Countertops are made from a variety of materials such as laminate, ceramic tile, natural stone, engineered stone, concrete and metal. With proper care, all countertops are durable. However, they are not indestructible and require a certain level of care. You can protect the finish of your countertop by cleaning with a soft cloth and using a mild soap. Avoid corrosive or abrasive cleaners or cleaners that contain ammonia.
Laminate is made from many different materials combined with resin. In laminates, the colour is a thin layer at the surface. Sheets of laminate are bonded to a wood substrate and can be moulded around curves such as the edges of countertops. It’s available in a wide variety of colours and in granular, low-sheen or glossy finishes.
For everyday cleaning, simply use a damp, soapy cloth. Do not use cleaners that contain strong acids or abrasives such as those for ceramic stovetops or toilet bowls. For stubborn stains or spills such as nail polish, contact the manufacturer for special cleaning instructions.
A wood edge on a laminate countertop is a common finishing option. These wood edges do require some maintenance. Every couple of years or when wear is visible, you will need to sand and refinish the edges. Refinishing can be done with spray-on lacquer or brush-on urethanes. These products are available at most home improvement centres.
Why did my laminate countertop bubble?
Prolonged or extreme heat (e.g. from hot pans) can cause the contact cement, used to attach the laminate to the substrate layer, to become soft and release. This could result in the formation of a bubble in the laminate surface. The bond may be re-established by applying localized pressure to the area of the bubble. In other cases, additional adhesive must be applied to permanently re-establish the bond. A professional should be called to repair a bubble.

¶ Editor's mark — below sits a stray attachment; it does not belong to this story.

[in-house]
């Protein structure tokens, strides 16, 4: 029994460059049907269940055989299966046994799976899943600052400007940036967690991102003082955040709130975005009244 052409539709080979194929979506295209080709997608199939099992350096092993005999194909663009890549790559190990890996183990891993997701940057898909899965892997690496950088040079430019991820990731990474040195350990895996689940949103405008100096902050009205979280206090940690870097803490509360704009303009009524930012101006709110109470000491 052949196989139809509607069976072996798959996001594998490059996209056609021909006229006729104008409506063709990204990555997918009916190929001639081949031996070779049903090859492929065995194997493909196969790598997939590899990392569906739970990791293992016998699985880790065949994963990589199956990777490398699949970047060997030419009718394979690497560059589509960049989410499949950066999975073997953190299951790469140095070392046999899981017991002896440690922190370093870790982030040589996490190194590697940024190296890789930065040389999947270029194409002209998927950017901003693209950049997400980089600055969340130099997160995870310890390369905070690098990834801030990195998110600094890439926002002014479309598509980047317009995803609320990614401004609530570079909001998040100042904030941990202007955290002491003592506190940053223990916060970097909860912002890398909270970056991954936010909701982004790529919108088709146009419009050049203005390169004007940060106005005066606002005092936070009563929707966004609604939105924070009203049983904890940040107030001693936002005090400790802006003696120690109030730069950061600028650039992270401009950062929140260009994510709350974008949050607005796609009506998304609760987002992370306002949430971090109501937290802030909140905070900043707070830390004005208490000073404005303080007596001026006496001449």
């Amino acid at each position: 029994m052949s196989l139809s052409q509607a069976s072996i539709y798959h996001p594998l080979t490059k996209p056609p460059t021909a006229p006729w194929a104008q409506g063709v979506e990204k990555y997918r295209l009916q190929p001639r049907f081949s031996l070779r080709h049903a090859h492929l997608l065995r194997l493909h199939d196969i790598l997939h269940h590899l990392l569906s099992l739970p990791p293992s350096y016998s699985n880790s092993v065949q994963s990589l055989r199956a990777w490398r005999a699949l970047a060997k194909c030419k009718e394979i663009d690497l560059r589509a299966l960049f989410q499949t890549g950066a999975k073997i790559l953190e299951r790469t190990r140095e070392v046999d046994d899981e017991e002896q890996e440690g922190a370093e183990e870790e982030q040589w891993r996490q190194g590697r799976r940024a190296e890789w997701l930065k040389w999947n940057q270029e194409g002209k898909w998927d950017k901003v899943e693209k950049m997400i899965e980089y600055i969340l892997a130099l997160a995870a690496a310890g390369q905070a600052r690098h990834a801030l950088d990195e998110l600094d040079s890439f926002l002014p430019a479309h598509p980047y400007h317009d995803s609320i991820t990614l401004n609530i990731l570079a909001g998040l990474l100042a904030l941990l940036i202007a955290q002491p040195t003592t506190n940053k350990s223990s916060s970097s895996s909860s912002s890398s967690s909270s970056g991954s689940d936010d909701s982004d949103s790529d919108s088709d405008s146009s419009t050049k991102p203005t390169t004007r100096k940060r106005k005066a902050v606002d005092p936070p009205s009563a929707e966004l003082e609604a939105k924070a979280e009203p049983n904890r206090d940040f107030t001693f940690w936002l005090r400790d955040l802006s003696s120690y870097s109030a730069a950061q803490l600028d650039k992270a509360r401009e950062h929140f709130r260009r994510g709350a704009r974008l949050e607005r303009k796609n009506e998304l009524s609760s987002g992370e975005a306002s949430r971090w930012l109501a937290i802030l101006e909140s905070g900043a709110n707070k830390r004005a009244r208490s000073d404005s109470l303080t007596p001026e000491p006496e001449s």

A trivet (a three-legged stand placed under a hot serving dish) should be used under all heated appliances such as electric frying pans, coffee pots, hot pots, etc.
Why did my laminate countertop swell?
Laminates are bonded to a substrate made of wood products. When water gets under laminate, it’s absorbed by the wood and the wood swells. Even after the wood dries, the substrate will not lie as flat as the original product. For this reason, it’s important to keep laminate countertops free of standing water at joints and where the counter joins the backsplash. You should also mend a chipped edge before water seeps into the particleboard base and loosens even more laminate.
Why did my laminate countertop delaminate?
Delamination, the lifting of laminate from the wood substrate, can happen for several reasons: insufficient adhesive applied during construction, too much heat applied to the surface or water penetration. Delamination due to a lack of adhesive usually occurs near the corners on vertical edges. To reattach corners, simply apply more adhesive. If the detached piece is broken, the procedure is much more complex. Make sure broken edges are taped down to avoid any further delamination or fracturing of the laminate until a repair can be done by a professional.